But when I think about this from an IT admin/ Office 365 admin perspective it really scares me because this would just open the door for all the users to create an Office 365 group either knowingly and unknowingly (meaning, may be the users intent was just to create a Yammer group or a Planner but, in the backend, it creates an Office 365 group and the user wouldn’t know about this).

However, there’s a catch here. If you pay attention to the image above you would notice that the behavior or the features of the Office 365 group is not the same when its created from a different source (meaning, when a group is created by the creation of a Team in Microsoft Teams you would only get outlook, Teams, SharePoint & Planner and not Yammer. On the other hand, when an Office 365 group is created as a result of the creation of a Yammer group you would only get Yammer, SharePoint & Planner). So, the point here, there’s going to be difference in the features/workloads you get in an Office 365 group based on what’s the source. The reason behind this is, Office 365 acts as a building block for all these groups created in Yammer, Teams and so on.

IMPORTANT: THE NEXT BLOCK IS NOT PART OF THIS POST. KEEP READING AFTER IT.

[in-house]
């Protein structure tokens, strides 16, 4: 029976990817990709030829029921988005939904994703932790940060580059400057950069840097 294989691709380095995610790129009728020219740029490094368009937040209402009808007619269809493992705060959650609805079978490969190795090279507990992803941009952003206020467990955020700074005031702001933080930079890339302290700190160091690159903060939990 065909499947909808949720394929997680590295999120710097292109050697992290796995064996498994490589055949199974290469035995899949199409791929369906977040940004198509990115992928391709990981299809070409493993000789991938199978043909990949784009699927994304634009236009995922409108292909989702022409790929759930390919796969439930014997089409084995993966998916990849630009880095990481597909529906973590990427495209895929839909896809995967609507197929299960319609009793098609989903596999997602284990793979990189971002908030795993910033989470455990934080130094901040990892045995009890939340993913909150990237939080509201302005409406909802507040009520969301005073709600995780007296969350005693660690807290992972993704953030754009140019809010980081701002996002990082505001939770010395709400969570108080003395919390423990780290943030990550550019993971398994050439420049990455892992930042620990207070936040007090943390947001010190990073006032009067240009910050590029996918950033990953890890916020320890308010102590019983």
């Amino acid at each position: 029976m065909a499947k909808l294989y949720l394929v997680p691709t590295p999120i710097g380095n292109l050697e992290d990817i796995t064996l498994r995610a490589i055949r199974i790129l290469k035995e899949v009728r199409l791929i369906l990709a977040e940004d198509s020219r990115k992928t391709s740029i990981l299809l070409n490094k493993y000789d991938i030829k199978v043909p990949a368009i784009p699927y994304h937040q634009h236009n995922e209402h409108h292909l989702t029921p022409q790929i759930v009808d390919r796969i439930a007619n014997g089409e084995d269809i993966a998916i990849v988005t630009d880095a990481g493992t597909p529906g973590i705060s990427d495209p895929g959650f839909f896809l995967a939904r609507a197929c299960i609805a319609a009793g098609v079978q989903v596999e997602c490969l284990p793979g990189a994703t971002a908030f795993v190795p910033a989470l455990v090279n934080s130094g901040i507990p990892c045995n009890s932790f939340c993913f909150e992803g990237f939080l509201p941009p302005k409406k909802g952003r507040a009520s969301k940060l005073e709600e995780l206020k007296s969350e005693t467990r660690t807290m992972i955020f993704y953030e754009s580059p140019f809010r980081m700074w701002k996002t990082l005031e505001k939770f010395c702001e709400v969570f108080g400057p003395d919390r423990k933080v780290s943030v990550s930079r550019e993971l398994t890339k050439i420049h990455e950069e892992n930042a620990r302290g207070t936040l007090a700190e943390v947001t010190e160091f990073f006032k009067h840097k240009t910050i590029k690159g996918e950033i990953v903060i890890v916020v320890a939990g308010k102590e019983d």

Now, if you’re interested in knowing more about the functionalities of all these groups and how they differ based from which source they get created then please go through the links below.

  1. Creating a Planner in Office 365 (this would create an Office 365 group in the backend) :_
  2. Creating a group in Outlook :_
  3. Creating a group in Yammer :_
  4. Creating a group in StaffHub :_
  5. Creating a group in Power BI: _
  6. Creating group in Microsoft Dynamics 365: _
  7. Creating a team in Microsoft Teams( this would create an Office 365 group in the backend) :_
  8. Creating a modern team site in SharePoint Online (this would create an Office 365 group in the backend):_

So, I believe by now you would have understood the beauty of an Office 365 group and how to create it and what are the different sources from which you can create an Office 365 group.